I’m leading the efforts on the three projects and managing how the developers are making progress in each of the fronts.
Why did you choose to join 7Gen?
Because it’s simply awesome. This kind of challenge was what I was looking for. Building a new industry and building innovative software with new languages, not only web applications. I feel I am in the right place at the right time.
What’s the team like?
I feel like they have all the right people in the company. They are very smart, they are very intelligent, and I feel great being in all the meetings. I feel that I’m gaining experience and I’m not only a better professional, I am becoming a better person. Seeing all their experience and the way they make decisions, the way they make it natural to make tough decisions. I’m feeling very, very lucky and I feel that I can grow a lot here as a person and as a professional.
What would you say about Commit’s mission and model?
Commit changed my life. It was the bridge that helped me in the most difficult moment in my life to make a career transition. It was a really hard decision and I had all the emotional and professional support, like a safety network, to know that if everything goes wrong, Commit is going to support me. I can do this pilot. If I like it I’ll be hired and I’ll be happy. If it doesn’t happen I can go back to Commit and they are there to support me. I felt it very, very strongly and it gave me courage.
With 7Gen I had to make some risky decisions during my pilot. Having this kind of safety network helped me to make good decisions so 7Gen is happy to be with me. Talking with Beier and Greg, having access to the select channels, seeing questions that people posted there that applied to me, I learn every day. Commit made it possible, and it was the most important experience in my career.
How has the Commit community supported you after you joined 7Gen?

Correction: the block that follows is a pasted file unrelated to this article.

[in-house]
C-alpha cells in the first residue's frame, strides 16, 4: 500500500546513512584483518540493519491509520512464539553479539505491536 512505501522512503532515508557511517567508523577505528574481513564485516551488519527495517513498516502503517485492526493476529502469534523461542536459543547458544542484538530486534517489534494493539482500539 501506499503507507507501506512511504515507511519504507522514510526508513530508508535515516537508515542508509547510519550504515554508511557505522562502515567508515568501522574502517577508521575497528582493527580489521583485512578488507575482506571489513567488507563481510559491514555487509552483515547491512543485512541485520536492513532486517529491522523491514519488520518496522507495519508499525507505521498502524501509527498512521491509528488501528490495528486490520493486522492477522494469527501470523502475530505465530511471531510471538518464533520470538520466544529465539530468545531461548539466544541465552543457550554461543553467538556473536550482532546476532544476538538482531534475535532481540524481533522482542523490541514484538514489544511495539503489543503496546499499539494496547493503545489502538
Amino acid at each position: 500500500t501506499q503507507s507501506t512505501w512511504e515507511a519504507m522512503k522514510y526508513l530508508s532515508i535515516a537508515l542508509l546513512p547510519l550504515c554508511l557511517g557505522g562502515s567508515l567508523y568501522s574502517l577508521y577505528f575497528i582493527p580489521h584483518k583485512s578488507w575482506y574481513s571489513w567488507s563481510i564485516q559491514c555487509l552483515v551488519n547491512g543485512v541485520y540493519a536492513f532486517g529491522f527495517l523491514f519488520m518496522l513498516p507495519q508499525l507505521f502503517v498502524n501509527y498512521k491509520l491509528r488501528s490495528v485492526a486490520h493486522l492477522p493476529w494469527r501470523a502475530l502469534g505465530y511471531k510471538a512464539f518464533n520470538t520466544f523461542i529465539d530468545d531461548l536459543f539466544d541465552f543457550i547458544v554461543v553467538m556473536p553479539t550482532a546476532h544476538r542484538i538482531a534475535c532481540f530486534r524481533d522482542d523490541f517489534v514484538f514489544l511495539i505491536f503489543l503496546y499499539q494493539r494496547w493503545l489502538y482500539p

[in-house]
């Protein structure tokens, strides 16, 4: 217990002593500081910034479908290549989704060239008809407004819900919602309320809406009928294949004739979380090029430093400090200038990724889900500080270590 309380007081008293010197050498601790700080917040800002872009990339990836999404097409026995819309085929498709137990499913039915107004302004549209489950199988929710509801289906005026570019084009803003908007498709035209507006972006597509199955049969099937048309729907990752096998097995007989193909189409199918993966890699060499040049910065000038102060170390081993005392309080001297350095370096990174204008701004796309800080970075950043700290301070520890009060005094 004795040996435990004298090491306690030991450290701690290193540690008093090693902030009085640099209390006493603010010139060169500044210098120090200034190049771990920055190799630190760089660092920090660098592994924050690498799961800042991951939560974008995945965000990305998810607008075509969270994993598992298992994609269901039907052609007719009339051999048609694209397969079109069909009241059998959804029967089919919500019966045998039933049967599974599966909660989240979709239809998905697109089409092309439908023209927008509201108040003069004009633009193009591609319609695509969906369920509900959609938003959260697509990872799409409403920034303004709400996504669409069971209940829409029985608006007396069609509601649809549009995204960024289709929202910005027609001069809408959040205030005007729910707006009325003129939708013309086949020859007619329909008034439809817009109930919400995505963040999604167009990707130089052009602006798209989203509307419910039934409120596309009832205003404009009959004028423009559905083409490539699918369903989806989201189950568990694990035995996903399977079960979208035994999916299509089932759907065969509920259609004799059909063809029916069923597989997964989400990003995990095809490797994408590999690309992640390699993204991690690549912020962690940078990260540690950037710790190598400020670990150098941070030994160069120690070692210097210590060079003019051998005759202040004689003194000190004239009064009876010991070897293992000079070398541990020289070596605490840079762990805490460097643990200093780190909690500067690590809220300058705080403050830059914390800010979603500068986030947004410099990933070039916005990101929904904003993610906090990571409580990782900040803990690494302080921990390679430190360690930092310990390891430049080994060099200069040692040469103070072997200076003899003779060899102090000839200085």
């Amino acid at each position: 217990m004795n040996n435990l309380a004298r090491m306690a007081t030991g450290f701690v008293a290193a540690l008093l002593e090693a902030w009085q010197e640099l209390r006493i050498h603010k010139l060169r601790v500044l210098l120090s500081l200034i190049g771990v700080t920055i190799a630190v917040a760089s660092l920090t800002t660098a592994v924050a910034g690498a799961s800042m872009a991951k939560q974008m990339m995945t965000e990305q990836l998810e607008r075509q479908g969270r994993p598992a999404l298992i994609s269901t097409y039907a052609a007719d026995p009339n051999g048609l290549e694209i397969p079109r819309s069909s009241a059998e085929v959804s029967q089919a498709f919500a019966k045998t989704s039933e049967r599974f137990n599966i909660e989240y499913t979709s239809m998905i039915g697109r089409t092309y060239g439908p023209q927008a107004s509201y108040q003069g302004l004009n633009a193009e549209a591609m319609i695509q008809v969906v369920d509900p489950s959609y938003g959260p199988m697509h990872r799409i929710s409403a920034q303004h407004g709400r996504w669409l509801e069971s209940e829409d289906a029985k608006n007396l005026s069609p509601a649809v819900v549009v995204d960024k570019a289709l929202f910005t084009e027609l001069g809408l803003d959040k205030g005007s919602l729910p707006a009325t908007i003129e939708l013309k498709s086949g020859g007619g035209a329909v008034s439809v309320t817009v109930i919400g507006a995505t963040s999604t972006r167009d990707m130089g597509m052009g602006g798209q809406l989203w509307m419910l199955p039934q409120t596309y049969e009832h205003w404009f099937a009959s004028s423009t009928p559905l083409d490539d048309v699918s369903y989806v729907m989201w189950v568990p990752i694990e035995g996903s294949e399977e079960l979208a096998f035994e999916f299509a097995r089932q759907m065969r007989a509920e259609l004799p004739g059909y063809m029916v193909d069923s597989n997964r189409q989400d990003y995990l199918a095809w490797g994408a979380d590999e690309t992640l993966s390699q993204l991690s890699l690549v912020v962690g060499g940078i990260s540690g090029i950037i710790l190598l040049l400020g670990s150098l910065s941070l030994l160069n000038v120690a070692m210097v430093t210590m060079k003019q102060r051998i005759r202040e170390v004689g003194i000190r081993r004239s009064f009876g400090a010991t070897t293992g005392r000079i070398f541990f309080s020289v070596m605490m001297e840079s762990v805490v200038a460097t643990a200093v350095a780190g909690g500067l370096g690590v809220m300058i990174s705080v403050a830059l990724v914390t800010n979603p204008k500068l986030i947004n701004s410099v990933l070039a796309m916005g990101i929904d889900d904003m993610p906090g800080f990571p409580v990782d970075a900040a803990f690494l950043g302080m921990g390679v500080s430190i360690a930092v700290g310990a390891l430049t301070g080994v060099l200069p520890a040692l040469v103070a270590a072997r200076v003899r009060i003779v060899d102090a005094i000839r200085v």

The peer-to-peer channels help me almost every day. At least one or two posts every week, I think: this completely makes sense to me. I’m also having contact with new developers and new experiences. Reading the bios from the new engineers makes me think of the kind of person I’d like to hire or work with in the future.
Having access to all this material, all these people, the passion that developers have, looking for the same things I was looking for, this network of strong professionals, I feel like this is going to help me. When I go to Canada I want to meet all the Commit people.
What is the best thing about being an engineer and the worst thing?
Well it’s simply awesome that engineers can create new things. When I was young I liked to play video games. Being an engineer, it’s like reality is our video game, you create new things and you create new business and you change a person’s life, it’s awesome.
The worst thing is you always have to learn a lot of things, sometimes you feel like an imposter. And even in that effect, Commit helps us to understand that this is part of the learning process. Don’t be over optimistic when you are learning something new, be realistic.
The engineer is like this, balancing conflicting feelings over time because there are always so many things to learn and you have only a limited time to learn everything you’d like to.
Who is someone you admire in the tech field and why?
Since I joined Commit I admired Bill and I wanted to learn a lot of things related to the Zero framework. I admire so many of my friends it’s hard to mention only one person.
How do you stay up to date on the latest tech platforms and languages to know?
It’s always oriented by the current project. Right now, I have to make this integration between the hardware and the software and there is a very good language written in Go. I’m learning Go because I want to build the software. I’m having fun working with the new language.
What would you say to other engineers who may be interested in joining Commit?
I’d say, “Hey, come.” I was talking with a friend who wanted to do some projects outside Brazil and I said to him, “Hey, I’m working on this startup project Commit. You are going to like it,” and he’s finally coming to Commit this month. So every time I see someone that wants to do things like moving their career, I just invite them to come.